Sensu client in .Net
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README.md

sensu-client

An implementation of the sensu client in .NET for those that don't want to drag around a fully Ruby runtime on Windows. It should be fully featured, but the test-case we use for production is regular checks pushed from sensu server.

Sensu is a open source monitoring framework

Information om Sensu http://sensuapp.org/ Sensu on github: https://github.com/sensu/sensu

Joe Miller writes som really helpful blogposts http://www.joemiller.me/2012/01/19/getting-started-with-the-sensu-monitoring-framework/ http://www.joemiller.me/2013/12/07/sensu-and-graphite-part-2/

Installation

The MSI will install a service called 'Sensu Client' and application into %PROGRAMFILES%. It provides a sample sensu-compatible json-based config file in the installation directory. Sensu-client will then log to %PROGRAMDATA%\sensu-client\logs.

Download

Current version 1.0.0: https://github.com/carllindelof/sensu-client/releases/download/v1.0.0/sensu-client.msi

Start running

  1. You need to have Ruby version > 1.9 installed.
  2. You need to install sensu-plugin gem.

gem install sensu-plugin --no-rdoc --no-ri

In the tools directory there is a powershell script (Import-Certificate.ps1) to install the cert if your are running RabbitMQ with certificates

Import-Certificate -CertFile "C:\pathtoyourcert\client_keycert.p12" -StoreNames My -LocalMachine -CurrentUser -CertPassword DemoPass -Verbose

Development

You need to install WiX Toolset 3.9 is released with official support for Visual Studio 2013 editions. It is available for download from http://wixtoolset.org.

Working with sensu

It is easy to extend sensu on windows using powershell i have some helper methods and some examples published on github: https://github.com/carllindelof/sensu-checks

Configuration

In order to configure it, it requires the file c:\etc\sensu\conf.json, which looks like:

{
  "rabbitmq": {
    "host": "localhost",
    "port": 5672,
    "vhost": "/",
    "user": "guest",
    "password": "guest"
  }
}

And the checks are stored in c:\etc\sensu\conf.d directory. The most important file is the client.json, which should look like:

{
  "client": {
    "name": "my_hostname",
    "address": "10.0.0.1",
    "bind": "localhost",
    "subscriptions": ["windows"],
    "safe_mode": false,
    "keepalive": {
    },
    "plugins": "c:\\opt\\sensu-plugins"
  }
}

Special Configuration

It supports standard Sensu keywords, but has some extra keys:

  • plugins: The path where plugins are going to be run. It should exist.
  • send_metric_with_check: Sends a metric in addition to checks. This is useful to track metrics and send alerts in one step.

Special commands

As long as this client can only run on Windows, it has several special features:

  • PowerShell is becoming the standard Windows administration shell scripting language, so just setting a .ps1 file it will be run with a powershell interpreter.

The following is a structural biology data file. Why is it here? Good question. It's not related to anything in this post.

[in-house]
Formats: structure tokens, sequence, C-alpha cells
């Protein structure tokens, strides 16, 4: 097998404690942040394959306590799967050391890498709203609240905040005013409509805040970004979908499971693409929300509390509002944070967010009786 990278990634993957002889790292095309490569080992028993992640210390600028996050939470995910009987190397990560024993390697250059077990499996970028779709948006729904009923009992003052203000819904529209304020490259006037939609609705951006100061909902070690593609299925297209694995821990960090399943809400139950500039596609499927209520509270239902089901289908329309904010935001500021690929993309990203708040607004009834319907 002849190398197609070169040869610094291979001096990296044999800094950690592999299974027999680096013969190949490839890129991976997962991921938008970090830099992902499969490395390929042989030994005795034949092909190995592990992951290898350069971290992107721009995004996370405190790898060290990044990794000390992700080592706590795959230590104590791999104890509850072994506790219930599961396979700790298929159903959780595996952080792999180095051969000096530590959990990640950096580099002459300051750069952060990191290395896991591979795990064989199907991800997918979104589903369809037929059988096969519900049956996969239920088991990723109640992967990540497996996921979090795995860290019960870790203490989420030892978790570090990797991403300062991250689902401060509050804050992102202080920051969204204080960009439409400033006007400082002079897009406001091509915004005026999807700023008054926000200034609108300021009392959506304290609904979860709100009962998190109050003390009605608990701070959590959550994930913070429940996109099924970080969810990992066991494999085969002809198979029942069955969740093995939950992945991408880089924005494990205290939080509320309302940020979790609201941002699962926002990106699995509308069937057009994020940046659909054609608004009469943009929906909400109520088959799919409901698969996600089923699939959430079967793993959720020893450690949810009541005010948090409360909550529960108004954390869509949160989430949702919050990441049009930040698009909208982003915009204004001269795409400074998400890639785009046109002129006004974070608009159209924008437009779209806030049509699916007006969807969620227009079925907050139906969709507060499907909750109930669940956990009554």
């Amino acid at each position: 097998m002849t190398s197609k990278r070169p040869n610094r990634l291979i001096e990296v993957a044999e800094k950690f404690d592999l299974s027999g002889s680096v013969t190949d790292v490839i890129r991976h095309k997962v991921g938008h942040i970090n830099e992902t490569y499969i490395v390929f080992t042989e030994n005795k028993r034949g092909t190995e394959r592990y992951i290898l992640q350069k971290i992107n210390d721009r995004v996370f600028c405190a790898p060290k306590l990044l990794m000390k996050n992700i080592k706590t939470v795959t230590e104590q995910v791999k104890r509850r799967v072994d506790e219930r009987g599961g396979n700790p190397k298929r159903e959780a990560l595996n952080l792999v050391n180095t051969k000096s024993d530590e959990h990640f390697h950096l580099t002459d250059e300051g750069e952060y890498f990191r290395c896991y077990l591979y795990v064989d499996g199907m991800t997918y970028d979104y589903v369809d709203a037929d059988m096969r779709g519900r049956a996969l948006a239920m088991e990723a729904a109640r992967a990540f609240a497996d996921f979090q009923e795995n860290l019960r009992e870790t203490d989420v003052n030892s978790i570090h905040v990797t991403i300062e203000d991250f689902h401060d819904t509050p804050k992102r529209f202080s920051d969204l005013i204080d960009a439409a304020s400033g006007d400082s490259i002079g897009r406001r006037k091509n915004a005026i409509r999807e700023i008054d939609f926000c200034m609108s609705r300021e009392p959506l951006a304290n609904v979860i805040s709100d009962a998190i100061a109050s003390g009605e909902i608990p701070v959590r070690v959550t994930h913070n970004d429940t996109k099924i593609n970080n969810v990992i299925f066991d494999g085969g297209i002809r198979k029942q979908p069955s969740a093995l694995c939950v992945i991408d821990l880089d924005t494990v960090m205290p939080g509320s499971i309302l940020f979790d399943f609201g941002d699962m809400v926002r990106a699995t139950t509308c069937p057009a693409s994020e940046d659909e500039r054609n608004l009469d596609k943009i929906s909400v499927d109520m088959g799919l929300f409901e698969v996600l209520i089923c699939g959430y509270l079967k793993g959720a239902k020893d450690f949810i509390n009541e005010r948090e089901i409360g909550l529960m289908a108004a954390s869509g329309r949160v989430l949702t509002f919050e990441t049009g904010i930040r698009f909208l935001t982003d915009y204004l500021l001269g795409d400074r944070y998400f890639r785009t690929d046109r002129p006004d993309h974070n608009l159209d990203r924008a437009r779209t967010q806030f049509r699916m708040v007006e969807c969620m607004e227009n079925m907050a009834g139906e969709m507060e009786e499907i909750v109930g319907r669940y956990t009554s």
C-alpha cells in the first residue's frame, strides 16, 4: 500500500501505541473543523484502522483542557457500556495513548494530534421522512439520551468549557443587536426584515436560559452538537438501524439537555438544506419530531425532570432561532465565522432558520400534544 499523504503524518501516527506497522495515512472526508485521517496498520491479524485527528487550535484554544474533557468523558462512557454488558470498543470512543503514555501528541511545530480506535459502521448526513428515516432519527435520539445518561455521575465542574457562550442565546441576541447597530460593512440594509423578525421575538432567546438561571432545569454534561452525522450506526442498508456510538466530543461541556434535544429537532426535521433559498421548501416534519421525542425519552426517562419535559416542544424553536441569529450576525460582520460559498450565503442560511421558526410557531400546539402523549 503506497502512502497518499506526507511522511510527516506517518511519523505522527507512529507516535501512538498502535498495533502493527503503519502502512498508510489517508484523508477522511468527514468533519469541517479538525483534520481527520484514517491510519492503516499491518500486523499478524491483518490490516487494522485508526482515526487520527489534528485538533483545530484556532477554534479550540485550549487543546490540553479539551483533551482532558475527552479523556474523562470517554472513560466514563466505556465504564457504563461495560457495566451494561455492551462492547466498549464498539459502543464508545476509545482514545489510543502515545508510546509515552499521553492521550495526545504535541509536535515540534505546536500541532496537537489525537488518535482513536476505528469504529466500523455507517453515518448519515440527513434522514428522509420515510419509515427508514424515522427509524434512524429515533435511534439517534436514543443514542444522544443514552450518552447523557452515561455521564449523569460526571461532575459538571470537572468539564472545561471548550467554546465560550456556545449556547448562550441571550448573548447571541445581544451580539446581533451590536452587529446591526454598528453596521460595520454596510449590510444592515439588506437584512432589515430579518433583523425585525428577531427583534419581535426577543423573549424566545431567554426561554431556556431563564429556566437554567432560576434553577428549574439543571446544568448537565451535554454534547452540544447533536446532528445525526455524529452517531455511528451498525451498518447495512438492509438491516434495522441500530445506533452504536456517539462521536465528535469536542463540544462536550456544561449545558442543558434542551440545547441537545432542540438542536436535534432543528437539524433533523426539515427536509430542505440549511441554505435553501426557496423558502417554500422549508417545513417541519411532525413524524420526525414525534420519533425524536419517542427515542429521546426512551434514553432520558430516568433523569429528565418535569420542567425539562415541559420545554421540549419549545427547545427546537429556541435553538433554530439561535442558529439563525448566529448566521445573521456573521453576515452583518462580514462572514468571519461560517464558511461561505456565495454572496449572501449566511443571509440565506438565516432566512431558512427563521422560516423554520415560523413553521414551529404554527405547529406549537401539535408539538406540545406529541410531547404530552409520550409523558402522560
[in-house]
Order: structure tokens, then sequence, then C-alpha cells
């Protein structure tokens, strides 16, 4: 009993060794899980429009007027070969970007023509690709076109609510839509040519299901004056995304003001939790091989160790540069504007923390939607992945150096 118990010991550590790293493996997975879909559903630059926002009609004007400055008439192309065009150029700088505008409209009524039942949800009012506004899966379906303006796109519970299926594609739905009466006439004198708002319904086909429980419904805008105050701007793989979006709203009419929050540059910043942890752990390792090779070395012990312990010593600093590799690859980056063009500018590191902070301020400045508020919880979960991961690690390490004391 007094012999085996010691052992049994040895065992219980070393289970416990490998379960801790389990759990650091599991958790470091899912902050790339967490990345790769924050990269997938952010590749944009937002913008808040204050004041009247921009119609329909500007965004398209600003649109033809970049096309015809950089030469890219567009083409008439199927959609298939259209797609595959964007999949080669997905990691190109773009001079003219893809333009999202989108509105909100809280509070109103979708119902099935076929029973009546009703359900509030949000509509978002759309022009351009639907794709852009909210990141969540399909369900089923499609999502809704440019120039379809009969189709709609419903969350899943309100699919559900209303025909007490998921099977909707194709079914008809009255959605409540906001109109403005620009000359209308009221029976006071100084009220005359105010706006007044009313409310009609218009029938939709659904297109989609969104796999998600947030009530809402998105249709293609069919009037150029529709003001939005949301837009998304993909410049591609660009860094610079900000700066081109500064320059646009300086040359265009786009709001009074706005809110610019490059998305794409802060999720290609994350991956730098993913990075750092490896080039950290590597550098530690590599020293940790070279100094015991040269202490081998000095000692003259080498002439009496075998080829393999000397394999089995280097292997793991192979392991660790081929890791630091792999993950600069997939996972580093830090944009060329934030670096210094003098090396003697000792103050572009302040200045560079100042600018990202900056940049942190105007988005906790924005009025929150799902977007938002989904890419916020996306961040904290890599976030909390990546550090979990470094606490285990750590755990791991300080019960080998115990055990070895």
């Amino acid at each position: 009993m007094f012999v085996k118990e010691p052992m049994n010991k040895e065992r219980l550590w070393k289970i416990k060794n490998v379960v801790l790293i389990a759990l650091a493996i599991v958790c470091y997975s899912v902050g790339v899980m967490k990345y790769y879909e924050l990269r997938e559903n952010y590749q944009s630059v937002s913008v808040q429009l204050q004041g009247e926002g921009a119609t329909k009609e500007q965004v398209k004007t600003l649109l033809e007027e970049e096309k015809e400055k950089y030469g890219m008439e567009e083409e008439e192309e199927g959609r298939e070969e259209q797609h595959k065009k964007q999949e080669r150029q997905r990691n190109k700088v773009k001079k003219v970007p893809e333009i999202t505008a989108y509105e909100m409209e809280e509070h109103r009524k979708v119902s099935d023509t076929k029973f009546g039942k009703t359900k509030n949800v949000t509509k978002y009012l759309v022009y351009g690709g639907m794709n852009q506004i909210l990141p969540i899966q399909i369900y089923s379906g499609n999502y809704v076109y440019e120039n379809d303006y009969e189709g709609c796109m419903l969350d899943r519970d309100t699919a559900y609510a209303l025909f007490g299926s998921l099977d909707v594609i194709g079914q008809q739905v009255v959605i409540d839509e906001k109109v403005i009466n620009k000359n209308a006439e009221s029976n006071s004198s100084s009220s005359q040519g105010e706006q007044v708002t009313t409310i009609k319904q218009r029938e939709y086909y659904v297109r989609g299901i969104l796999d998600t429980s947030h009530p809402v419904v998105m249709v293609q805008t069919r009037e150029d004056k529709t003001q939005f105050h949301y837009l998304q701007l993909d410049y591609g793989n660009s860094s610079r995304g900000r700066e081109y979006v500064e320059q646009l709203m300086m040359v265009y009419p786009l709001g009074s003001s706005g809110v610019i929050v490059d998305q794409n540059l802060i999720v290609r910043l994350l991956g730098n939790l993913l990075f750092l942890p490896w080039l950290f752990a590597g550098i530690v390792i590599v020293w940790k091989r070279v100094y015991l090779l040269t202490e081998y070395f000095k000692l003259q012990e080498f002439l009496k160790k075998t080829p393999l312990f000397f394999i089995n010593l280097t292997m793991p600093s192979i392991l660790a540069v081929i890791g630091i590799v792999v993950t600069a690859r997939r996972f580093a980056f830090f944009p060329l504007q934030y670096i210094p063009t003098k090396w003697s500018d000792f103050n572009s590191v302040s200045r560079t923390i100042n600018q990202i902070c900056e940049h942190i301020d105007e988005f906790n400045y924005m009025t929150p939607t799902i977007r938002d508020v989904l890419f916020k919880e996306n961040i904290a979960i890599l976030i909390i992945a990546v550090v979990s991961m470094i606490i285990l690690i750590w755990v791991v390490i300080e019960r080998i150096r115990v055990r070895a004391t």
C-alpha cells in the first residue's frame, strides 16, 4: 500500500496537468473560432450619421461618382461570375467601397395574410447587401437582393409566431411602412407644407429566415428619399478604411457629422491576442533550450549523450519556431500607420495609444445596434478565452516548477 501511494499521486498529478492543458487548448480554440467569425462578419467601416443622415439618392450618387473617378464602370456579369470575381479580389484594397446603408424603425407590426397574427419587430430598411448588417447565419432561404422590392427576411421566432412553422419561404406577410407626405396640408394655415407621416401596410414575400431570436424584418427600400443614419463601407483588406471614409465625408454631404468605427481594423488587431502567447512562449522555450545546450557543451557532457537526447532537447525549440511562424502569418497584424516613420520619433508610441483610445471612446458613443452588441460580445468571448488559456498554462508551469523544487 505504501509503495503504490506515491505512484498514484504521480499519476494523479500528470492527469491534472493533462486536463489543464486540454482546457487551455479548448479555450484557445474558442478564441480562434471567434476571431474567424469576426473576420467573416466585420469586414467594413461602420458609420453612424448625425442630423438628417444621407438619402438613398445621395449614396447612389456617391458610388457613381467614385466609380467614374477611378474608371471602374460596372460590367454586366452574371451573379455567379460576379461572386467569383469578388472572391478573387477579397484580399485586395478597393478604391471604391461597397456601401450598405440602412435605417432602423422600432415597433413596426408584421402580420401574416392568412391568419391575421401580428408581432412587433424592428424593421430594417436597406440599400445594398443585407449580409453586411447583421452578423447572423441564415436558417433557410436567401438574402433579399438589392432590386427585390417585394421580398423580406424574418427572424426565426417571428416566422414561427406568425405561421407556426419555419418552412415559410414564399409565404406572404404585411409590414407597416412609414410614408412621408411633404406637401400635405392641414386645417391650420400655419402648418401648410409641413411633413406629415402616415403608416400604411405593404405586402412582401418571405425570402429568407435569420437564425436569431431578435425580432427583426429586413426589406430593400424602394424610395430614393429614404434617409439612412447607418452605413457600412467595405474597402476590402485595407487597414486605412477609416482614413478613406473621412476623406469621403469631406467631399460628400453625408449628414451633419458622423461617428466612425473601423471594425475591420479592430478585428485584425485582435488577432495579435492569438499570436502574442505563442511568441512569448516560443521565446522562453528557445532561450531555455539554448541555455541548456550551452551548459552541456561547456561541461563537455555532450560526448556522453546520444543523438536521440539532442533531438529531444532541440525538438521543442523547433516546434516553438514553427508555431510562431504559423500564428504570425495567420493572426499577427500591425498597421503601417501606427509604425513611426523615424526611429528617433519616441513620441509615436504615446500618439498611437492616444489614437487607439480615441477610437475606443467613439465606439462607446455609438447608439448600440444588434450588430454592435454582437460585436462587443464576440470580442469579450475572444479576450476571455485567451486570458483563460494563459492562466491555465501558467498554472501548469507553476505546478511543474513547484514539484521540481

• Same happens with ruby scripts, which filename should end with .rb.

Performance Counters


In addition, Windows allows a system similar to Sensu called "Performance Counters". These are small programs with a common interface. In order to check them, you can use the special command !perfcounter>. Example:

{
  "checks": {
    "Windows_CPU": {
      "command": "!perfcounter> processor(_total)\\% processor time; warn=80; critical=90; schema=foo.bar",
      "type": "standard",
      "standalone": true,
      "handlers": [
        "default"
      ],
    }
  }
}

You can get the complete list of Performance Counters with the command (remember that backslashes require to be duplicated in the JSON file):

typeperf -q

This feature will return the information in a format Graphite-compatible, and will fail depending on the warn and critical arguments. The schema allows to set exactly the key to be used, so output format is:

# errors if any
schema value unix_timestamp

Arguments for !perfcounter> command are:

  • warn: the limit for warnings.
  • critical: the limmit for errors.
  • growth: can be asc (the default), if should alert with values over the limits or desc if should alert with values below the limits.
  • schema: the stats name. Should be Graphite-compliant.

The schema admits different variables, such as:

  • {INSTANCE}, which will be replaced by the Performance Counter instance name.
  • {COUNTER}, which will be replaced by the Performance Counter name.
  • {CATEGORY}, which will be replaced by the Performance Counter category.

They will be normalized in order to avoid names with non-letters or numbers.

Finally, you can use the asterisk * to configure any instance:

{
  "checks": {
    "Windows_CPU": {
      "command": "!perfcounter> processor(*)\\% processor time; warn=80; critical=90; schema=processor.{INSTANCE}.time",
      "type": "standard",
      "standalone": true,
      "handlers": [
        "default"
      ],
    }
  }
}

In this case, it will fail if any processor passes the limits.

HTTP Checks


Http checks are other useful resource when monitoring/alerting, so you can use !http> keyword. Arguments:

  • url: the url to be used. Mandatory.
  • schema: the stats name. Should be Graphite-compliant. It will use the hostname and url as default.
  • valid_codes: a comma-separated list of valid codes (as integers). Default is "200,302".

It will return the seconds to connect or error.

Example:

{
  "checks": {
    "Check_HTTP_Service": {
      "command": "!http> url=http://example.org; valid_codes=200; schema=whatever.foo.bar",
      "type": "standard",
      "standalone": true,
      "handlers": [
        "default"
      ],
    }
  }
}